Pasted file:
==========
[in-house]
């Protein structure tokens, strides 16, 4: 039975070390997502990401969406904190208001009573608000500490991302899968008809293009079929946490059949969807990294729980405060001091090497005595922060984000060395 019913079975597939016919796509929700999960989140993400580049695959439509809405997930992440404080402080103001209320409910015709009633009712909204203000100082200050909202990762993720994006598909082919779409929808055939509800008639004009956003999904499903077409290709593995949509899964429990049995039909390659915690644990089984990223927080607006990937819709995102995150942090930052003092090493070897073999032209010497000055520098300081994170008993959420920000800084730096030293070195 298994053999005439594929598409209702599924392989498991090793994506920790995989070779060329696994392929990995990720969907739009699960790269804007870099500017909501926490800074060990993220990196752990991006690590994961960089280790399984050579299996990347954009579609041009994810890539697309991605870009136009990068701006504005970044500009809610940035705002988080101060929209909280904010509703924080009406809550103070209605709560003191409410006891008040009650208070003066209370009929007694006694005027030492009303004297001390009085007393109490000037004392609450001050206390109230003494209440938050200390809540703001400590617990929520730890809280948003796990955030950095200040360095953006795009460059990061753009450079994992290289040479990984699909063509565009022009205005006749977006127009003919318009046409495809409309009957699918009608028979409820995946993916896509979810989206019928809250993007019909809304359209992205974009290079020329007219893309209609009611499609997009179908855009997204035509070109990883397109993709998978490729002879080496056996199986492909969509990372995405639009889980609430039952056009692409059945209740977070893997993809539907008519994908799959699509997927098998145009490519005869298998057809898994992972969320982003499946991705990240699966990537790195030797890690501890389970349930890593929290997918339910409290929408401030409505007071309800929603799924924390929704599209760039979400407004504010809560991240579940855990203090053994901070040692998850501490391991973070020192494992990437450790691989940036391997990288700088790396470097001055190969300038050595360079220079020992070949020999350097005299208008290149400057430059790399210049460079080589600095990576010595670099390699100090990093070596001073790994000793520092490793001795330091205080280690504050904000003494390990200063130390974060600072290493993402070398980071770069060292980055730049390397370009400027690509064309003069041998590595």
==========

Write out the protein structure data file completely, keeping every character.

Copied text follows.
[in-house]
């Protein structure tokens, strides 16, 4: 039975070390997502990401969406904190208001009573608000500490991302899968008809293009079929946490059949969807990294729980405060001091090497005595922060984000060395 019913079975597939016919796509929700999960989140993400580049695959439509809405997930992440404080402080103001209320409910015709009633009712909204203000100082200050909202990762993720994006598909082919779409929808055939509800008639004009956003999904499903077409290709593995949509899964429990049995039909390659915690644990089984990223927080607006990937819709995102995150942090930052003092090493070897073999032209010497000055520098300081994170008993959420920000800084730096030293070195 298994053999005439594929598409209702599924392989498991090793994506920790995989070779060329696994392929990995990720969907739009699960790269804007870099500017909501926490800074060990993220990196752990991006690590994961960089280790399984050579299996990347954009579609041009994810890539697309991605870009136009990068701006504005970044500009809610940035705002988080101060929209909280904010509703924080009406809550103070209605709560003191409410006891008040009650208070003066209370009929007694006694005027030492009303004297001390009085007393109490000037004392609450001050206390109230003494209440938050200390809540703001400590617990929520730890809280948003796990955030950095200040360095953006795009460059990061753009450079994992290289040479990984699909063509565009022009205005006749977006127009003919318009046409495809409309009957699918009608028979409820995946993916896509979810989206019928809250993007019909809304359209992205974009290079020329007219893309209609009611499609997009179908855009997204035509070109990883397109993709998978490729002879080496056996199986492909969509990372995405639009889980609430039952056009692409059945209740977070893997993809539907008519994908799959699509997927098998145009490519005869298998057809898994992972969320982003499946991705990240699966990537790195030797890690501890389970349930890593929290997918339910409290929408401030409505007071309800929603799924924390929704599209760039979400407004504010809560991240579940855990203090053994901070040692998850501490391991973070020192494992990437450790691989940036391997990288700088790396470097001055190969300038050595360079220079020992070949020999350097005299208008290149400057430059790399210049460079080589600095990576010595670099390699100090990093070596001073790994000793520092490793001795330091205080280690504050904000003494390990200063130390974060600072290493993402070398980071770069060292980055730049390397370009400027690509064309003069041998590595």